The men have designated areas for sleep and card games while freeing space to keep items like toothpaste and deodorant. The men have also asked for laxatives to help regulate their digestive systems after initially surviving on two mouthfuls of canned tuna and half a glass of milk every 48 hours until supplies ran out.

Rescuers have sent them miniature projectors so they can watch video clips of soccer greats Pele and Maradona, and have also sent cards, dominoes and letters from their family members.

Health Minister Jaime Manalich says the men are holding up remarkably well in the hot, humid tunnel. But they face a long haul.

'Absolutely unheard of' rescue
The effort to save the miners is an unprecedented challenge, mining safety experts said Tuesday. It means months of drilling, then a harrowing three-hour trip in a cage up a narrow hole carved through solid rock.

First, engineers must use a 31-ton drill to create a "pilot" hole from the floor of the Atacama Desert down 2,200 feet to the area in the San Jose mine where the men wait.

Rescuers began drilling the escape shaft on Monday night, and by early Tuesday evening, had bored down 26 feet — around 1 percent of the target depth.

Then, the drill must be fitted with a larger bit to carve out a rescue chimney that will be about 26 inches wide — a task that means guiding the drill through solid rock while keeping the drill rod from snapping or getting bogged down as it nears its target.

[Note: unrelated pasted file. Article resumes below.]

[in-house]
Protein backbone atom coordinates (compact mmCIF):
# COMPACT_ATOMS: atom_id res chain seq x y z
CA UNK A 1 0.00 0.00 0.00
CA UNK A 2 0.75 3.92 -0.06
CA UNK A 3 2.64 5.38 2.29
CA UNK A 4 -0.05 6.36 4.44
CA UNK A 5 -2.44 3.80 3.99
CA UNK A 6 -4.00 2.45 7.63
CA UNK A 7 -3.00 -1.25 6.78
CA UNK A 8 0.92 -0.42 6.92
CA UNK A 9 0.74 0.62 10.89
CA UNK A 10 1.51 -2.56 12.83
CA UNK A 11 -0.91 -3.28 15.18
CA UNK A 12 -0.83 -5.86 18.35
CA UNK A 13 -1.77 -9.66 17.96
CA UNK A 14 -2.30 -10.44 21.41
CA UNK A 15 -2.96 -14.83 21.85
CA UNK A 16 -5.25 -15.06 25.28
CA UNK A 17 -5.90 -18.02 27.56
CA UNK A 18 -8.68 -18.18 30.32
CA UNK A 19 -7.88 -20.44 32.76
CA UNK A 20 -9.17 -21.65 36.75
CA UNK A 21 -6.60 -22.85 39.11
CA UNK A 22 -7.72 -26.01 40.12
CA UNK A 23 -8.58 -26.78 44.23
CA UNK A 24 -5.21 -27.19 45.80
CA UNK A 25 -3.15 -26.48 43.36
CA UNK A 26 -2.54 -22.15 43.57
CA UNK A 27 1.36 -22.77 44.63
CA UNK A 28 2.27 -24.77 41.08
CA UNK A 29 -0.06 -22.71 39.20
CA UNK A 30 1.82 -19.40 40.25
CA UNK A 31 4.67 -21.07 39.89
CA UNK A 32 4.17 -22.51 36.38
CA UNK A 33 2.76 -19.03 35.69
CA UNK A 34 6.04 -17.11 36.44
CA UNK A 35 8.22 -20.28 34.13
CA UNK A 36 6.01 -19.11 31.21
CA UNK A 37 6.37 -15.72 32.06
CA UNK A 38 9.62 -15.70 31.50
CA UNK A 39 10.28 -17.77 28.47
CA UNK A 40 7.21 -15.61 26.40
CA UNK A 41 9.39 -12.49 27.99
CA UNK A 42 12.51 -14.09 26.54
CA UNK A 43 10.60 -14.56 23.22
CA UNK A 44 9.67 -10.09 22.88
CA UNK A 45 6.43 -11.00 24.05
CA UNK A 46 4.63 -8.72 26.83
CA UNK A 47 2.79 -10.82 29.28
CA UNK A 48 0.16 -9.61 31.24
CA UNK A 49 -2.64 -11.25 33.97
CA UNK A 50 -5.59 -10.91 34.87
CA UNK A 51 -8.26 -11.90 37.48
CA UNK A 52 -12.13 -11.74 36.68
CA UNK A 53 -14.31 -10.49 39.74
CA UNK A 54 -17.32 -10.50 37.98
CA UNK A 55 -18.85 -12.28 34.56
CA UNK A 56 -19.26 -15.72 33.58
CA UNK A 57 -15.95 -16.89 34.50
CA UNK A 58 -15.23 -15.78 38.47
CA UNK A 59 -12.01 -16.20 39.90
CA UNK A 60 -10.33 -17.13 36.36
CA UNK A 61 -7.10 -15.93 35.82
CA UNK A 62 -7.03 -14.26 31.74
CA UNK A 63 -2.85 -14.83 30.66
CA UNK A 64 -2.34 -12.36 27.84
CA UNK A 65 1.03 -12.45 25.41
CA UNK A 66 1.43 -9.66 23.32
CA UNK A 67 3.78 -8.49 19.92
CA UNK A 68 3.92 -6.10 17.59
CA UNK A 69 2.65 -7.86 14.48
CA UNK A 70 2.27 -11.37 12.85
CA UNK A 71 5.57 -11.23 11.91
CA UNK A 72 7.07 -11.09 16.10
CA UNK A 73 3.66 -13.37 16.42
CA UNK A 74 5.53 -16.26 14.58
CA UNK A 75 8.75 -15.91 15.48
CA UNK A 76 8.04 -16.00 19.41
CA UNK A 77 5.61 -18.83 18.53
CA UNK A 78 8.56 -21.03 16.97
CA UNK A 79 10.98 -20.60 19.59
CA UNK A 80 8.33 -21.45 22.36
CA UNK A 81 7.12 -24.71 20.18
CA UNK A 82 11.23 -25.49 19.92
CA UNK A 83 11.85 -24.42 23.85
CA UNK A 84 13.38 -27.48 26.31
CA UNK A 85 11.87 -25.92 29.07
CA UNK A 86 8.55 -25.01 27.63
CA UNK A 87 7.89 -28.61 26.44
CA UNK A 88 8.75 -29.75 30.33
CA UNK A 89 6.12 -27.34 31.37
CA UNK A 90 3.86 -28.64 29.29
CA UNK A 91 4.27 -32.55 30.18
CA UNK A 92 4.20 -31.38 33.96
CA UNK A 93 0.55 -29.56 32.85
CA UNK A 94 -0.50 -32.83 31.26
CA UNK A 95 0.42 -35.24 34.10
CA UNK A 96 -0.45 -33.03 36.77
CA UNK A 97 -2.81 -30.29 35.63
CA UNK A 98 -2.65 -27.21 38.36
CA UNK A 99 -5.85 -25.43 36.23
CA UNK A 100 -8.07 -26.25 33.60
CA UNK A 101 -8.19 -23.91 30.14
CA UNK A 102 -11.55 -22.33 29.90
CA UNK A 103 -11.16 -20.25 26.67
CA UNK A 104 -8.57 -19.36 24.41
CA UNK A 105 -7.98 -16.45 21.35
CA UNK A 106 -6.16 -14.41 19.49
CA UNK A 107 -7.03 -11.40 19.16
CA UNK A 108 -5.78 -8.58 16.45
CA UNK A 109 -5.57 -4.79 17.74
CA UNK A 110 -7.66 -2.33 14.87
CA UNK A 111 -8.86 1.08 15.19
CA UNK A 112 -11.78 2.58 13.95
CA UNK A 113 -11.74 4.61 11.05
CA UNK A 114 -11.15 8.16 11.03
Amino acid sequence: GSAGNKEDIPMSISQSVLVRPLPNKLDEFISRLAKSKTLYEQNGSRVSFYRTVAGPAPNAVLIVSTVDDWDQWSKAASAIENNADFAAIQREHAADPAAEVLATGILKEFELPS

Finally, the men must be brought up one at a time inside a specially built cage — a trip that will take three hours each. Just hauling the men up will itself take more than four days — if there are no problems.

"Nothing of this magnitude has happened before; it's absolutely unheard of," said Alex Gryska, a mine rescue manager with the Canadian government.

Chilean officials said the miners will have to remove upward of 3,000 tons of rock as it falls into the area where they are trapped. There is little danger to the men — the area includes a shelter and about 500 yards of a shaft outside that. But as the rock starts to fall a month from now, the men will work in nonstop shifts to remove it with wheelbarrows and industrial sweepers.

'Like they're being born again'
If the miners remain healthy during their long period underground and if the drilling goes as planned, they will then face the ordeal of being stuffed into a tubular, metal cage for three hours as they are slowly pulled up.

Experts say one of the few times such a technique was used was when nine U.S. miners were hauled out of the flooded Quecreek Mine near Somerset, Pennsylvania, in 2002. But those men were trapped for just three days 240 feet underground.

Quecreek survivor Mark Popernack noted the Chilean miners "already went through more than what we went through," but the Somerset, Pennsylvania, resident said no matter the method, "to come up is the best thing in the world."

"If they make it, if they get that hole drilled, when they come out of there, they'll feel like they're being born again," said Popernack.